“According to GreenLight VR, 62 percent of respondents say VR increases brand engagement and more than half of consumers say they would be more likely to purchase from a brand that uses VR. One study within the Miami Children’s Health System showed that students trained using VR retained 80 percent of the information they learned, while those trained in a traditional setting retained a mere 20 percent. According to study done by IM in a comparison between fixed frame and VR, time spent watching VR is 5x greater, viewing frequency is 6x greater, and the likelihood of sharing is 7.5x. VR allows marketers better engagement and better retention of your message. Your audience will view your message more often, for longer periods of time and they will share your message more. This power to engage and persuade customers is unprecedented and means that figuring out how to use VR is crucial for any advertiser.
“VR costs more than fixed-frame video and this can be a hurdle for some marketers. It can seem expensive if you think about it in comparison to traditional media. But VR is so much more. It is a social media campaign, an event, a viral campaign as well as a very personal experience and VR has proven to be more effective with higher engagement and retention than a traditional campaign. In one case study that we did on the same content in both 360 and fixed frame, viewership was 28.8 percent higher for the 360 video and twice the number of viewers watched the video all the way through. This means when including it in a marketing budget, we need to rethink the way we budget.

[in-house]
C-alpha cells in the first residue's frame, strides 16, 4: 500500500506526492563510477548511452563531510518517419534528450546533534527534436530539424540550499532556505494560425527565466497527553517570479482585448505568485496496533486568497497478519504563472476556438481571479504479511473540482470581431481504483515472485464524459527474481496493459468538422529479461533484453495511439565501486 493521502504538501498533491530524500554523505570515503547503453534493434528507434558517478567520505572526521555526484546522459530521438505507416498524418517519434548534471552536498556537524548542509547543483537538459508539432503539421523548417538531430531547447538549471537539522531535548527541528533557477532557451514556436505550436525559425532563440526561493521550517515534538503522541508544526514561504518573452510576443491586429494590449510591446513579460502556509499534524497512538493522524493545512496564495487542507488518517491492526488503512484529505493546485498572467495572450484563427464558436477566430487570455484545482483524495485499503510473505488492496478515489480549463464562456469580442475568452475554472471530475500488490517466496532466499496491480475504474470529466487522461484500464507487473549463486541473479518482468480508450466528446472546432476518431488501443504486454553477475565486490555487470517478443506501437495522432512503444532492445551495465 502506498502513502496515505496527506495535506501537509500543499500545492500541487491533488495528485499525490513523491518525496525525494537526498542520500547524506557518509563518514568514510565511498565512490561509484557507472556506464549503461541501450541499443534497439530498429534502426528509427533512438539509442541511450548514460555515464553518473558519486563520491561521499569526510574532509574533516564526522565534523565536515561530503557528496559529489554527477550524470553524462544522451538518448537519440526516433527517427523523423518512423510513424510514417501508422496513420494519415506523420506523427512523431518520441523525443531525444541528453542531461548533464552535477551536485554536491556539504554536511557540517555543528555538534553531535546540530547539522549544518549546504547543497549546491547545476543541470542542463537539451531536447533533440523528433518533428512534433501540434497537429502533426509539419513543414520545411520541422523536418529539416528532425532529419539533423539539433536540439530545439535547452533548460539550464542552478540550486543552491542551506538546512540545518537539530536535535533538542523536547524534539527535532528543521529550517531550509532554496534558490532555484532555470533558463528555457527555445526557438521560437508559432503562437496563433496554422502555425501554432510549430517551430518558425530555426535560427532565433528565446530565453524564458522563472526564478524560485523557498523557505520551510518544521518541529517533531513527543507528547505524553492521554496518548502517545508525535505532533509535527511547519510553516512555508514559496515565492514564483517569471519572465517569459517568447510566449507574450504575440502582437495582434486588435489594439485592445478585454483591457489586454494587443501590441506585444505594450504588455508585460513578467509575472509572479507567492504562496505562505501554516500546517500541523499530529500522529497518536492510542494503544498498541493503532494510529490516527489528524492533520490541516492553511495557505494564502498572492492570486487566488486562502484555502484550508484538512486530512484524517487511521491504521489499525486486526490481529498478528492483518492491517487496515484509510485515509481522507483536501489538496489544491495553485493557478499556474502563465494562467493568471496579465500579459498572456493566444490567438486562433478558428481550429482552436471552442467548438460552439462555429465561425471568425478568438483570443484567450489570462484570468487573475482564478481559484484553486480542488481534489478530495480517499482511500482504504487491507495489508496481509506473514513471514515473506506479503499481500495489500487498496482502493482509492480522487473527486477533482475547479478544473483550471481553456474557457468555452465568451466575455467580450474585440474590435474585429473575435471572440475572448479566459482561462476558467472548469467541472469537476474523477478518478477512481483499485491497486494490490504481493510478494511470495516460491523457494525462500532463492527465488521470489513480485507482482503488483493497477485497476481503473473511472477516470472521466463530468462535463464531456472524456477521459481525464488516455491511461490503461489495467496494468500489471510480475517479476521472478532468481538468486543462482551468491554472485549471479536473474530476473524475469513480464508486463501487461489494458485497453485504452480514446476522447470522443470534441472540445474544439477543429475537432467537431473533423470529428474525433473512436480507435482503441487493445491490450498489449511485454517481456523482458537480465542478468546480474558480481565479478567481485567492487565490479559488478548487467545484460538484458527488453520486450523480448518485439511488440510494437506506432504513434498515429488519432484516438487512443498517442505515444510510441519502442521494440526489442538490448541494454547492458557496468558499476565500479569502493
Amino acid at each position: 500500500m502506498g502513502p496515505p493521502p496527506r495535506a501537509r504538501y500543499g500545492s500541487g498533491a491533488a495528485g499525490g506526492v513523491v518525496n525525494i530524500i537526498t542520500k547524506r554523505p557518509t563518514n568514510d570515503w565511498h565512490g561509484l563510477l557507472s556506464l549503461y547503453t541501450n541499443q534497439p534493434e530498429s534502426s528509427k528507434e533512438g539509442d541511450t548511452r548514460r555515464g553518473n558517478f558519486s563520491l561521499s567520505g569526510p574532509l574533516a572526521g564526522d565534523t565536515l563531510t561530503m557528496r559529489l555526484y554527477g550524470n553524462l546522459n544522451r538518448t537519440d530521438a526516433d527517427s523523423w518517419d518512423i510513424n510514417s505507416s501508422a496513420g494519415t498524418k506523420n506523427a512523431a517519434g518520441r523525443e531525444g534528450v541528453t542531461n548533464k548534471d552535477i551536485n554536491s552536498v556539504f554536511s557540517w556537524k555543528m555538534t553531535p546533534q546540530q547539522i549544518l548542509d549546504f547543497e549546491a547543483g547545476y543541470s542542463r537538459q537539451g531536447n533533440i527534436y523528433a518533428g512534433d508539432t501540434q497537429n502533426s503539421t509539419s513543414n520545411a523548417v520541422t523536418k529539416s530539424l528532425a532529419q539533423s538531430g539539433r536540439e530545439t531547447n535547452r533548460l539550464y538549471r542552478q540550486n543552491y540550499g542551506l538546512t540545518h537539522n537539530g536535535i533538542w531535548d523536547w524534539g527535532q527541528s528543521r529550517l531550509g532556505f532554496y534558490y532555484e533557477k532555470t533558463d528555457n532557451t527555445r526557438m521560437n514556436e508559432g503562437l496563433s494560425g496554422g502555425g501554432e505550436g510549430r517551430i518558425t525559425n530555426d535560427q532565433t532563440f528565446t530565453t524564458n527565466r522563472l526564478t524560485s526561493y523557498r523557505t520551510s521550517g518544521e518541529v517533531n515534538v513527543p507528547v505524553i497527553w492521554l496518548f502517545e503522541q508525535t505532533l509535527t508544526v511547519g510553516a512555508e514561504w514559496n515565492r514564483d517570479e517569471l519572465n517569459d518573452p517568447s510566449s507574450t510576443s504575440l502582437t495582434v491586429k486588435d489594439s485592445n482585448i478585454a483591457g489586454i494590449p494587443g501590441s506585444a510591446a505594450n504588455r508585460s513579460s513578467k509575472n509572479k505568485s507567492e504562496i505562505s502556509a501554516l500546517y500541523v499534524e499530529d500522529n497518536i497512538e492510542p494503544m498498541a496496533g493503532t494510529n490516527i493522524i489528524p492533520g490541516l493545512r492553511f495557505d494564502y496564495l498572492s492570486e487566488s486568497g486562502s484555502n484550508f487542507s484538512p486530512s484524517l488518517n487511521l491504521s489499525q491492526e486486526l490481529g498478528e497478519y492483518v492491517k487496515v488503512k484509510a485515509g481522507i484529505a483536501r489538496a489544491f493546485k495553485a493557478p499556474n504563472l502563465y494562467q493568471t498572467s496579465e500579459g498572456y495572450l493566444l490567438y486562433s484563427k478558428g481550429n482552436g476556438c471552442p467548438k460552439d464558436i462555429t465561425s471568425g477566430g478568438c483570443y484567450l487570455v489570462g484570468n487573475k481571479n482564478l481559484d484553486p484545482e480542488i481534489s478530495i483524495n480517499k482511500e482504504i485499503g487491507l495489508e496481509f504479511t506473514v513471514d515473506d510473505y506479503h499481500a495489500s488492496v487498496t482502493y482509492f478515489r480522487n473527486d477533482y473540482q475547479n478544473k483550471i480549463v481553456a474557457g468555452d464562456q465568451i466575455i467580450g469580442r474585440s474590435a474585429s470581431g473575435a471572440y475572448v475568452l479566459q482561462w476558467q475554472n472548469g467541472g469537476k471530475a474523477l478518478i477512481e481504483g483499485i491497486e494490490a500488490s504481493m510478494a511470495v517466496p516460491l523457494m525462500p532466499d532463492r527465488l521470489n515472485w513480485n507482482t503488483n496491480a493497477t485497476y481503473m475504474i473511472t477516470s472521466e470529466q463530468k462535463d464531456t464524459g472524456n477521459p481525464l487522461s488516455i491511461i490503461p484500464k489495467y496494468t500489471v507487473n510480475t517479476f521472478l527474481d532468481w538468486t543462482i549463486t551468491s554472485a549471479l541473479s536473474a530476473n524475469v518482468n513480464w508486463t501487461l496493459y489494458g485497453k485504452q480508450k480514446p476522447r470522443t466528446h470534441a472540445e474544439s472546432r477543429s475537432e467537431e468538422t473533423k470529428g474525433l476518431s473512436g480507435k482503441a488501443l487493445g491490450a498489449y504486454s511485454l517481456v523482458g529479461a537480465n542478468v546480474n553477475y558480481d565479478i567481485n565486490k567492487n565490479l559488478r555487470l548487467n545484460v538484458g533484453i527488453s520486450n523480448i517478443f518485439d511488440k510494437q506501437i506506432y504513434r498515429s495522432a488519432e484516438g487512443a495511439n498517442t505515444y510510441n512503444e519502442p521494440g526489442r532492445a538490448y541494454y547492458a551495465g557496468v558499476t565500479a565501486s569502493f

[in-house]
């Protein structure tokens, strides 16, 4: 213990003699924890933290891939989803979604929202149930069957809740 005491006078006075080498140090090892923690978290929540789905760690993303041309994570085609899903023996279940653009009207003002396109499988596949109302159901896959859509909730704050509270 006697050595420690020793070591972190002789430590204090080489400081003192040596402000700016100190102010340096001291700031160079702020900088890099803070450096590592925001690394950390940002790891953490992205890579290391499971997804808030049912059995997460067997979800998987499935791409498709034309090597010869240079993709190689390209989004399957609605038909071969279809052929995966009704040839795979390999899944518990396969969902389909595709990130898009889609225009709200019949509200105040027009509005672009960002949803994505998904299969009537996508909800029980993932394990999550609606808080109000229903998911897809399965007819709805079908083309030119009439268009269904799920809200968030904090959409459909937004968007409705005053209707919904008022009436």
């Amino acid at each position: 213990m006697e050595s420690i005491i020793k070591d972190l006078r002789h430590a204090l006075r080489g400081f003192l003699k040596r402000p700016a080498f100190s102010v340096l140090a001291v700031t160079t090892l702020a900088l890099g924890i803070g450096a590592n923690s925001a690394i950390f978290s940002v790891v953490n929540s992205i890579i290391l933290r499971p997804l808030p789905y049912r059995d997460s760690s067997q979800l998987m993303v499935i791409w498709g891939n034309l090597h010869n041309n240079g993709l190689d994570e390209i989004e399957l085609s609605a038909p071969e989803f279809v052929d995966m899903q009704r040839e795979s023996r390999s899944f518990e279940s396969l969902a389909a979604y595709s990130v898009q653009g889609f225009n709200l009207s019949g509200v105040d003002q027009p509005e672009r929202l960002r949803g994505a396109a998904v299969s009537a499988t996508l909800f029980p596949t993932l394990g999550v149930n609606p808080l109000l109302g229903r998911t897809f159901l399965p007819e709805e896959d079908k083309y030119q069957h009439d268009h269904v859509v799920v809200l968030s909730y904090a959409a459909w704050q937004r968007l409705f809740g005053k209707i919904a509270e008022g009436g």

“I think the biggest challenge in VR is understanding that, as in every effective marketing campaign, it all comes down to story. It can be tempting to rely on the spectacle of VR in a campaign because the technology is so very cool. But in the end, the way we truly connect with people is through good storytelling and this has never been more true than in VR, where people can actually step inside the story. It’s not about being bedazzled by the technology, but about using it to tell a story that resonates about your brand with your audience.
“Before embarking on your VR journey, find someone who has figured out how to use it to tell story well. In the end, the same rules hold true for any marketing campaign. Find a partner that understands your brand and can tell your story well.”